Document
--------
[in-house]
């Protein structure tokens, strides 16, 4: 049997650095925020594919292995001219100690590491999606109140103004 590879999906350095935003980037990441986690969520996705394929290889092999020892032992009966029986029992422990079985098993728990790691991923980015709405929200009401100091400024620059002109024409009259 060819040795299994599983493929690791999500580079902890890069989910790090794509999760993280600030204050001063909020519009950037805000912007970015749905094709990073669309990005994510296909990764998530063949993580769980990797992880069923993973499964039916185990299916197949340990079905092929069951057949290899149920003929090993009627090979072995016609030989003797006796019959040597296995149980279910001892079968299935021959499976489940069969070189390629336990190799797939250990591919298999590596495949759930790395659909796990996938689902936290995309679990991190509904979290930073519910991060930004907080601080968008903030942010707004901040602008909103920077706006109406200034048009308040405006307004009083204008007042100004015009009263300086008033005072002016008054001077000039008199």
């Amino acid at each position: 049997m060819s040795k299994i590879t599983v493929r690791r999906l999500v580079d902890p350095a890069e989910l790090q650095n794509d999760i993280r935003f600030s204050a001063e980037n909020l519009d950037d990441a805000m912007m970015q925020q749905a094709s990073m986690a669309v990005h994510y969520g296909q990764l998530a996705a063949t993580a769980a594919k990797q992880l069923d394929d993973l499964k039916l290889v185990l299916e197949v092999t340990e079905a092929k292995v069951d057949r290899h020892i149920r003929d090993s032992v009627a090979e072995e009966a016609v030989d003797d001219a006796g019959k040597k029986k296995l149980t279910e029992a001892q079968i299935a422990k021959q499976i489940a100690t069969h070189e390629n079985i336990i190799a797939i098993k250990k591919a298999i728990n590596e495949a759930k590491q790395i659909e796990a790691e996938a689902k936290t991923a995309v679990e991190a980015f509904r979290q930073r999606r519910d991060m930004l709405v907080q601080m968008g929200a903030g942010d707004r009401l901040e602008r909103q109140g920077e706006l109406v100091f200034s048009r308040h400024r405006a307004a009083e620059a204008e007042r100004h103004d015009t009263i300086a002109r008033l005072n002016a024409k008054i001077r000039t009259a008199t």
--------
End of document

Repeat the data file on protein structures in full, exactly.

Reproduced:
[in-house]
């Protein structure tokens, strides 16, 4: 049997650095925020594919292995001219100690590491999606109140103004 590879999906350095935003980037990441986690969520996705394929290889092999020892032992009966029986029992422990079985098993728990790691991923980015709405929200009401100091400024620059002109024409009259 060819040795299994599983493929690791999500580079902890890069989910790090794509999760993280600030204050001063909020519009950037805000912007970015749905094709990073669309990005994510296909990764998530063949993580769980990797992880069923993973499964039916185990299916197949340990079905092929069951057949290899149920003929090993009627090979072995016609030989003797006796019959040597296995149980279910001892079968299935021959499976489940069969070189390629336990190799797939250990591919298999590596495949759930790395659909796990996938689902936290995309679990991190509904979290930073519910991060930004907080601080968008903030942010707004901040602008909103920077706006109406200034048009308040405006307004009083204008007042100004015009009263300086008033005072002016008054001077000039008199």
């Amino acid at each position: 049997m060819s040795k299994i590879t599983v493929r690791r999906l999500v580079d902890p350095a890069e989910l790090q650095n794509d999760i993280r935003f600030s204050a001063e980037n909020l519009d950037d990441a805000m912007m970015q925020q749905a094709s990073m986690a669309v990005h994510y969520g296909q990764l998530a996705a063949t993580a769980a594919k990797q992880l069923d394929d993973l499964k039916l290889v185990l299916e197949v092999t340990e079905a092929k292995v069951d057949r290899h020892i149920r003929d090993s032992v009627a090979e072995e009966a016609v030989d003797d001219a006796g019959k040597k029986k296995l149980t279910e029992a001892q079968i299935a422990k021959q499976i489940a100690t069969h070189e390629n079985i336990i190799a797939i098993k250990k591919a298999i728990n590596e495949a759930k590491q790395i659909e796990a790691e996938a689902k936290t991923a995309v679990e991190a980015f509904r979290q930073r999606r519910d991060m930004l709405v907080q601080m968008g929200a903030g942010d707004r009401l901040e602008r909103q109140g920077e706006l109406v100091f200034s048009r308040h400024r405006a307004a009083e620059a204008e007042r100004h103004d015009t009263i300086a002109r008033l005072n002016a024409k008054i001077r000039t009259a008199t």